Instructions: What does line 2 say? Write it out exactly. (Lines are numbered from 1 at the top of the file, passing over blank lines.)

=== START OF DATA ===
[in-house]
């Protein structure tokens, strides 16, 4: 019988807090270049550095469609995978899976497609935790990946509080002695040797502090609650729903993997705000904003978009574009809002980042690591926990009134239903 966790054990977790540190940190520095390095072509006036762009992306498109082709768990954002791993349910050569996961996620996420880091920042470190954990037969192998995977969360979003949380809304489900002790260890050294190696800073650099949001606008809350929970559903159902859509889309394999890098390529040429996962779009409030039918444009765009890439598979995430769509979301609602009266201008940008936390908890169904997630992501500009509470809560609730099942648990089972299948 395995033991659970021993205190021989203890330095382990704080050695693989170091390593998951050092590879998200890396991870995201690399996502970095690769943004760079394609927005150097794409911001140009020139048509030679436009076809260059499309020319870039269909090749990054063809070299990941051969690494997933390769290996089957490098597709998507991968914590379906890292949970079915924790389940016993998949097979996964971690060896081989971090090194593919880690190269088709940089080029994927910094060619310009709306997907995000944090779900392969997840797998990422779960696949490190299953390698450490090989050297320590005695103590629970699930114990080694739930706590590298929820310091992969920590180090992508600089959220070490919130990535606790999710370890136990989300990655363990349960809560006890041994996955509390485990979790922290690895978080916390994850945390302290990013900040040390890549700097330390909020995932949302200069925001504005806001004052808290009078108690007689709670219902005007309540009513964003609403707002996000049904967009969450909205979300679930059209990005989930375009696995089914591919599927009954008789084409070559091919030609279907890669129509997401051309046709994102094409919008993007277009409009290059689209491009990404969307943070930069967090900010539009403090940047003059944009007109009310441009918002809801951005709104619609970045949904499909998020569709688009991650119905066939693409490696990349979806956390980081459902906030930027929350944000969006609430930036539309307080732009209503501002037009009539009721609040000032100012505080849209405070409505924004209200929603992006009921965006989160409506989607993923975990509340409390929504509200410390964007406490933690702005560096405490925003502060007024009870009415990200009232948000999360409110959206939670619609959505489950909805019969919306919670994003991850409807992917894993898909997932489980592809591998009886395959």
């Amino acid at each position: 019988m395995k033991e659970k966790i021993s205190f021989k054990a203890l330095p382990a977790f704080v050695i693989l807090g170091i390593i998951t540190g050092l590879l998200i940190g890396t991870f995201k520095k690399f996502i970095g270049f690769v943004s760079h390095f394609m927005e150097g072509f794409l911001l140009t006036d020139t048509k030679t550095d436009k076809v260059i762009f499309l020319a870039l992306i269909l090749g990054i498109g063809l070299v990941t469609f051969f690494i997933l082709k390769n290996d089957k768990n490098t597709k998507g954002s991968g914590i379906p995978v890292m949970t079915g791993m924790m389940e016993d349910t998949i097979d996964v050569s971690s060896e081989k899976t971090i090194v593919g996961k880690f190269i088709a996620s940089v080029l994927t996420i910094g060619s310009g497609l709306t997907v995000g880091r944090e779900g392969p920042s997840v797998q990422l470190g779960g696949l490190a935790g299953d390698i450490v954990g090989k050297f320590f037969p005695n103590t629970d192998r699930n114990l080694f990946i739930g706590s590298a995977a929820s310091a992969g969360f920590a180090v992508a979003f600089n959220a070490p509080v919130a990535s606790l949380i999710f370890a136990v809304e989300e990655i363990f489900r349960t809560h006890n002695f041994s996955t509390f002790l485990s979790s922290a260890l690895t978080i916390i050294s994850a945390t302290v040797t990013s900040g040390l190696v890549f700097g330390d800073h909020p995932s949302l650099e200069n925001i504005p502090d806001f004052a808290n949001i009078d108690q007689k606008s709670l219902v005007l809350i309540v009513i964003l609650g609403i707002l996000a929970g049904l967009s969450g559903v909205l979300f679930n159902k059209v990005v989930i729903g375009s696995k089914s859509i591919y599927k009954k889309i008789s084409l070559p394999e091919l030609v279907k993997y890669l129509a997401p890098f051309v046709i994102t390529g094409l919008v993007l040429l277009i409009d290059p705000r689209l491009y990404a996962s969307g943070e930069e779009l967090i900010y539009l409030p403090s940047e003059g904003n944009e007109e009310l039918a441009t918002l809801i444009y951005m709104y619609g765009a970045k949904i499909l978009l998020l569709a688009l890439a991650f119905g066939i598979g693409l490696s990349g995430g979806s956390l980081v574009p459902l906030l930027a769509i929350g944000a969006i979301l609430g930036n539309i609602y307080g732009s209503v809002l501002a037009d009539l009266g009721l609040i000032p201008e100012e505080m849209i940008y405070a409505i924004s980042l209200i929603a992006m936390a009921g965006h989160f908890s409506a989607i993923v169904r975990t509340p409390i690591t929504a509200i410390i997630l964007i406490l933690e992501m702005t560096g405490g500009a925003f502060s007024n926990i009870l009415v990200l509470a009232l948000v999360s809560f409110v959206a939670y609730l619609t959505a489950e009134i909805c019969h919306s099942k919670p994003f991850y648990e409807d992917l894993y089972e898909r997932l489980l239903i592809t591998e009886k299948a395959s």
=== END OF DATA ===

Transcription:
């Protein structure tokens, strides 16, 4: 019988807090270049550095469609995978899976497609935790990946509080002695040797502090609650729903993997705000904003978009574009809002980042690591926990009134239903 966790054990977790540190940190520095390095072509006036762009992306498109082709768990954002791993349910050569996961996620996420880091920042470190954990037969192998995977969360979003949380809304489900002790260890050294190696800073650099949001606008809350929970559903159902859509889309394999890098390529040429996962779009409030039918444009765009890439598979995430769509979301609602009266201008940008936390908890169904997630992501500009509470809560609730099942648990089972299948 395995033991659970021993205190021989203890330095382990704080050695693989170091390593998951050092590879998200890396991870995201690399996502970095690769943004760079394609927005150097794409911001140009020139048509030679436009076809260059499309020319870039269909090749990054063809070299990941051969690494997933390769290996089957490098597709998507991968914590379906890292949970079915924790389940016993998949097979996964971690060896081989971090090194593919880690190269088709940089080029994927910094060619310009709306997907995000944090779900392969997840797998990422779960696949490190299953390698450490090989050297320590005695103590629970699930114990080694739930706590590298929820310091992969920590180090992508600089959220070490919130990535606790999710370890136990989300990655363990349960809560006890041994996955509390485990979790922290690895978080916390994850945390302290990013900040040390890549700097330390909020995932949302200069925001504005806001004052808290009078108690007689709670219902005007309540009513964003609403707002996000049904967009969450909205979300679930059209990005989930375009696995089914591919599927009954008789084409070559091919030609279907890669129509997401051309046709994102094409919008993007277009409009290059689209491009990404969307943070930069967090900010539009403090940047003059944009007109009310441009918002809801951005709104619609970045949904499909998020569709688009991650119905066939693409490696990349979806956390980081459902906030930027929350944000969006609430930036539309307080732009209503501002037009009539009721609040000032100012505080849209405070409505924004209200929603992006009921965006989160409506989607993923975990509340409390929504509200410390964007406490933690702005560096405490925003502060007024009870009415990200009232948000999360409110959206939670619609959505489950909805019969919306919670994003991850409807992917894993898909997932489980592809591998009886395959």